] reflects that, “the good intentions of NGOs are rooted in a belief that by viewing women as ‘forced’, this will in turn mean they are seen as ‘deserving victims’ by the community, and reintegration will be unproblematic. This optimism is not supported by what we know about other forms of violence against women…[it is also to] circumvent the increasingly ambivalent, if not hostile, attitude amongst Western governments to migrants and asylum seekers. But ‘special cases’ have to be ‘special’—different from the majority. In the process, some trafficked women will be designated as ‘deserving’ and others less so.” Indeed, Jobe [21
] has argued that the way women obtain help is through a repetition of the dominant narrative, whether it fits their experiences or not. Despite this, the Right to Remain letters do appear to express other forms of resistance, agency and individuality, which distance the women from the dominant homogenised view of human trafficking.
The figure of the “trafficking victim” can serve multiple purposes. It can facilitate the control of female migration through the representation of “trafficking victims” in awareness campaigns and media reports, which sends the message to women that they need protection [69
]. The rhetoric of colonialism is evoked through the sentiment that women who are the “other(s)” need protecting from men who are the “other(s)” [18
]. To support the logic of limiting women’s mobility, the women involved must be understood as potential victims of exploitative forces, because “to depict female agency—especially embodied by women in sex work—would be displeasing to a moralizing position, which must maintain that women need protection from ‘trafficking,’ and if trafficked, they need to be ‘rescued’” [71
]. The benevolent state protects its citizens by assisting “victims” back to their country of origin, thus also “protecting” those individuals from traffickers.
The label of “a victim of trafficking” also allows a distinction to be made between undocumented migrants who deserve the state’s protection (who have been victimised) and those “illegal immigrants” that do not. Women’s status as victims “reinforces the notion that one cannot engage with citizenship as a process, but only with citizenship as formal legal status administered by an omniscient state” [72
]. The women cannot enact the rights of the citizen; rather, they must passively wait for the state to rescue them.
However, the “victim” identity is also employed by the women writing the letters. This troubles the “chosen/forced” dichotomy often applied to trafficking [73
]. In the Right to Remain letters, many women report experiencing prior neglect, violence or abuse, which they often link to trafficking. Thus, they do construct themselves as “victims” of their pasts before they were trafficked. For example, Magdalena conceptualises her past as having direct links to her experience of trafficking. She writes that, “…it all started from my not being able to stay with my father”.
One of the letter writers, Hannah, points to the evidence of veiled knowledge about her sex work, reporting that she was told that she would have, “…a maximum of two or three clients a night”. One way to retrospectively construct hope is to cast her understanding of the proposed sex work as naivety, which we will see has been employed within several of the letters. Magdalena speaks about the promises that were made to her, saying that she was made to believe that she would live in a villa with a cook, but “this was all a fairy tale.” However, it is worth noting that she could have used the term “lie”, but instead, she constructs the misrepresentation of her future work and what she believed as childlike and outside reality. Rather than blaming her traffickers, there is a sense that she feels she should have known it was a lie. Public opinion also appears to suggest that naivety is part of a trafficked woman’s socially conceptualised personality. In Russia, public responses to women trafficked for sexual exploitation “reflect anecdotal research findings on social attitudes that…the girls were naïve and foolish to be tricked in the first place” [74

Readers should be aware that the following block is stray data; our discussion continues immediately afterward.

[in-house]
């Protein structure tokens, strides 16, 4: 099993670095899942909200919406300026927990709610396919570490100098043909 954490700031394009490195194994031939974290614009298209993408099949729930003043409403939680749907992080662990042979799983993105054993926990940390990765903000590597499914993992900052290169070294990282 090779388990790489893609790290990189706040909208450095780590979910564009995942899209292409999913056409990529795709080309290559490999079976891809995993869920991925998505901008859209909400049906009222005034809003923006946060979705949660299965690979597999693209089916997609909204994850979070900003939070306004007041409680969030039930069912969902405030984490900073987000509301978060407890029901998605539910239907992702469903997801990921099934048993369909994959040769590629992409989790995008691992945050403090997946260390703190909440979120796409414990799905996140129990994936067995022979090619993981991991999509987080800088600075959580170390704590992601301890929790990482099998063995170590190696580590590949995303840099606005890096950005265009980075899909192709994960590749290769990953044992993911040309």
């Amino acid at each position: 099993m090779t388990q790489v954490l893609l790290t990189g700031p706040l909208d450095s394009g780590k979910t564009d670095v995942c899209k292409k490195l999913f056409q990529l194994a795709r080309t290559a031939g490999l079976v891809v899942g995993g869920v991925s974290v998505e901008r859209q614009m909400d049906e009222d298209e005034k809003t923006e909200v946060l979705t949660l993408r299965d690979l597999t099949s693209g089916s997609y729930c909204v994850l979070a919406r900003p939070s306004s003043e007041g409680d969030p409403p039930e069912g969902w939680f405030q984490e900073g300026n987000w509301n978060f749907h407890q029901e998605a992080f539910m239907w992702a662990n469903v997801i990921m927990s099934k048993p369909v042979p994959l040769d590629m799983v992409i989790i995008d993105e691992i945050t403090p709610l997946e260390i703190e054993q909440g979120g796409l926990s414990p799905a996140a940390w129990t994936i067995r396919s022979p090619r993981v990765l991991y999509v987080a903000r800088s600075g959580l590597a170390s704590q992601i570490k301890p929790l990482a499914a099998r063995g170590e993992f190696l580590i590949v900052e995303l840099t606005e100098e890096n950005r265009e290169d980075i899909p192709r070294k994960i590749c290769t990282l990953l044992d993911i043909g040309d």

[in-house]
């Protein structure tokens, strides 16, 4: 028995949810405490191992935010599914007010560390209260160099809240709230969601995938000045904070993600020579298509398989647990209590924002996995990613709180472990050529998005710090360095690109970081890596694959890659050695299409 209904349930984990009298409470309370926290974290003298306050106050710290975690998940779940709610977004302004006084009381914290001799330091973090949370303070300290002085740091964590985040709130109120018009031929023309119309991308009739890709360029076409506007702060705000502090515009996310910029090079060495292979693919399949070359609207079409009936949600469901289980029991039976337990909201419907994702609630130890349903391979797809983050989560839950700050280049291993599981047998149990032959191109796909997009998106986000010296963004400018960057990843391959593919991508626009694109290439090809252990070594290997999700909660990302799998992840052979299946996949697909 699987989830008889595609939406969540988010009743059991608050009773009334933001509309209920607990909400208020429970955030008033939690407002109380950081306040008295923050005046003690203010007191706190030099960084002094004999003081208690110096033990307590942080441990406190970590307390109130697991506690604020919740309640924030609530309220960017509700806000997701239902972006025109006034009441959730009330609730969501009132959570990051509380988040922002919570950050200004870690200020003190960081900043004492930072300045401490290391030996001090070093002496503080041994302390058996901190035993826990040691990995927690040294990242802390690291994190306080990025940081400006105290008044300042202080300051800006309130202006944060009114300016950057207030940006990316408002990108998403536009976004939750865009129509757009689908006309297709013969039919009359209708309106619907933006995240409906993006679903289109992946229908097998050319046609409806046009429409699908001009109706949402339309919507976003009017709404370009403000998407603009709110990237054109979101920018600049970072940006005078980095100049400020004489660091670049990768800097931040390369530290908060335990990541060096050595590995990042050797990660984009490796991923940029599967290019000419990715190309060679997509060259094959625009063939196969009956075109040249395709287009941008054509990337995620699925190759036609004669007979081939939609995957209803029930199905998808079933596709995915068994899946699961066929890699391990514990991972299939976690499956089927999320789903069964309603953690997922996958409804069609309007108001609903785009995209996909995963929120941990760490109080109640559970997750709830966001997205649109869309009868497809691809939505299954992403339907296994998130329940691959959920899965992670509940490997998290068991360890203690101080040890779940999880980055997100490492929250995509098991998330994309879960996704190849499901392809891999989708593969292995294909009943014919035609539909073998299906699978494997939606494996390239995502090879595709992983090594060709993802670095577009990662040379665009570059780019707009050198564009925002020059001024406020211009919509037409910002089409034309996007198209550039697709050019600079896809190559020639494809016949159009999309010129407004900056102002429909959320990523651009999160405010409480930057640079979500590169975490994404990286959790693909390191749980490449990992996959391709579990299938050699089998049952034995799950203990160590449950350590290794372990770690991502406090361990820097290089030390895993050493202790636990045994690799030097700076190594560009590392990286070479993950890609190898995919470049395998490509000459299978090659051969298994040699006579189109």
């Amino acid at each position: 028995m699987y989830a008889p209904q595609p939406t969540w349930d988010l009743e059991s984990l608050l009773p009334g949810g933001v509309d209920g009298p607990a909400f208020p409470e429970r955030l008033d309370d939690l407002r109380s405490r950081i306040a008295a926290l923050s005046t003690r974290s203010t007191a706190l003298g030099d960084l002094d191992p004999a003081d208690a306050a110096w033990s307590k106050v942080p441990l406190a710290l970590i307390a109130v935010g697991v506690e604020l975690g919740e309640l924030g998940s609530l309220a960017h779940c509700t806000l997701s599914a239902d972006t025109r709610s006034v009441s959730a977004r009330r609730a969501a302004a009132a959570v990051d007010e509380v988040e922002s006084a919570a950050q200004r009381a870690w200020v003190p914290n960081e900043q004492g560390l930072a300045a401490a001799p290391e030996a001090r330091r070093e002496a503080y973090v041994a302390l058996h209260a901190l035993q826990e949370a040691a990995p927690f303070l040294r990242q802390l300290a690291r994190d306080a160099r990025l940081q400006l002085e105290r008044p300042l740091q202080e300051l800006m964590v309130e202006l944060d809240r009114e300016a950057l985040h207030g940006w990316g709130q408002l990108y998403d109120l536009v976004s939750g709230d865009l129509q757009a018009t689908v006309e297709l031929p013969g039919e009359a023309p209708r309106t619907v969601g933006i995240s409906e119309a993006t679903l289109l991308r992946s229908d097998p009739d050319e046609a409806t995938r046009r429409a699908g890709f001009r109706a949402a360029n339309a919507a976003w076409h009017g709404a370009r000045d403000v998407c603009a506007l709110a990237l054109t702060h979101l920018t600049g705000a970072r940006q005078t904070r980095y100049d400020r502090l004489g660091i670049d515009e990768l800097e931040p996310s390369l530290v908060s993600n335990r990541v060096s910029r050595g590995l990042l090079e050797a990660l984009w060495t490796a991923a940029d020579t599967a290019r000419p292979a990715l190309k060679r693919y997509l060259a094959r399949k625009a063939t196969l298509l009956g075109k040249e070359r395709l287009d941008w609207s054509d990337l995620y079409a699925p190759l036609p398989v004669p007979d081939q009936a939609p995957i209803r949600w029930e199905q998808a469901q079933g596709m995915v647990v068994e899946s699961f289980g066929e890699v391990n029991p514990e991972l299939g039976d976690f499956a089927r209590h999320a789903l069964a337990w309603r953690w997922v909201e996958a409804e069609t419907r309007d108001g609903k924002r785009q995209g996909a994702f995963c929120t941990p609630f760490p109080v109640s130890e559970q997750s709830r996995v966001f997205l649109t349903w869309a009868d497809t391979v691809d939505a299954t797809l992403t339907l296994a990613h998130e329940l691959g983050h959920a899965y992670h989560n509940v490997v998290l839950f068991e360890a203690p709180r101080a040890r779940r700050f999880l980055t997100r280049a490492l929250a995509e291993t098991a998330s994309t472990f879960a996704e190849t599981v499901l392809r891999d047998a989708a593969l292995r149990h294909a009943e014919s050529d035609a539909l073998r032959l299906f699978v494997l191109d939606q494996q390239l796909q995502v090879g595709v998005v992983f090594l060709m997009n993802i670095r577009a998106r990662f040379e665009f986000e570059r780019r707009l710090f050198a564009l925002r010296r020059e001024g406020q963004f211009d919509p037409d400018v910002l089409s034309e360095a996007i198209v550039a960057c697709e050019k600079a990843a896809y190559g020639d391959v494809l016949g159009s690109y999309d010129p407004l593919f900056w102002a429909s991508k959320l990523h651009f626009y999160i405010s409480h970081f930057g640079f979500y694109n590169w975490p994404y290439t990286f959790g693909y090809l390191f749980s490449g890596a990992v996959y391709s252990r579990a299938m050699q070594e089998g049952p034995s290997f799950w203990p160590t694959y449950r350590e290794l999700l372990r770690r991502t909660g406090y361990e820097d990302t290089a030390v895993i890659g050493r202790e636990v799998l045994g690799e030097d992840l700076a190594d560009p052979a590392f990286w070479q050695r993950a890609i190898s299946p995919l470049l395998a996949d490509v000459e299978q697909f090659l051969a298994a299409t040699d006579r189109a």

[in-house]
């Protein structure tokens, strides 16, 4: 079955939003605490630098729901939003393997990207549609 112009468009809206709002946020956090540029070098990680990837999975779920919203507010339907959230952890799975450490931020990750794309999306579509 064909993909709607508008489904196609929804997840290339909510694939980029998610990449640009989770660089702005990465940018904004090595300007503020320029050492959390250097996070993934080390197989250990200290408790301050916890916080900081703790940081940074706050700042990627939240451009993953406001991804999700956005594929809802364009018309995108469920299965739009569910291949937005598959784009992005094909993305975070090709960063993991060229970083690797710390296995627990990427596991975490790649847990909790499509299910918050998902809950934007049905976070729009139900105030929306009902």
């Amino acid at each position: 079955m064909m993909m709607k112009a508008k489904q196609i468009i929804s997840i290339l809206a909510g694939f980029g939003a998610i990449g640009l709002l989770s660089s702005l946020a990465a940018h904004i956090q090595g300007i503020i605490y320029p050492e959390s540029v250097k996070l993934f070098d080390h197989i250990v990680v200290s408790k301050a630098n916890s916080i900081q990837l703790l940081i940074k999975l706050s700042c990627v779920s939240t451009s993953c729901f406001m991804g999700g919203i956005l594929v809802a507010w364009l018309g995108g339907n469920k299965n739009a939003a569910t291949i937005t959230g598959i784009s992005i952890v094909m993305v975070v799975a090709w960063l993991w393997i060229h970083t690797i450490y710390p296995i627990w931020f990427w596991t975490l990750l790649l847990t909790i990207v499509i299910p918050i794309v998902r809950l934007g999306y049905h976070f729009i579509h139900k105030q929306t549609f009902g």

]. As Kelly’s insights intimate, the construction of an individual or group victim identity, with the related ideas of innocence and naivety, naturally promotes an image of helplessness and the responses of “rescue” or “protection” [32
]. These strategies, while removing blame from the individual, also inevitably lead to the restriction and control of women’s movements. In the letters, the authors may desire to represent themselves as individuals who did not deliberately conspire to break the laws of Israel and were either misled, coerced or unaware that any illegality was taking place. There may also be a desire to demonstrate a good reason why they chose to be smuggled in to Israel. These reasons can be seen to be tied into other narratives that appear to comply with certain gendered understandings of familial responsibility.
An examination of the letters supports such inferences. Out of the twelve letters, five women name an ill dependent that needed their help as the reason why they were seeking employment. Four of the women have children, and three of those children are described as ill or as having medical problems. Anja has a niece and grandmother, both of whom she is left to care for, during which time her niece suffers from a fever and loses her hearing. Her niece is given as the reason why she migrated to Israel to earn money. She reports that she wanted to earn money for an operation for her niece, and thoughts of her niece sustain her while she was working. Lena has both an ill brother and an ill child. References in the letters to a family member is usually presented in the context of, firstly, an attempt to explain how economically difficult her home life was and, secondly, why an ill child or family member creates a justifiable reason to travel abroad to earn money for healthcare, which is not free in her country of origin.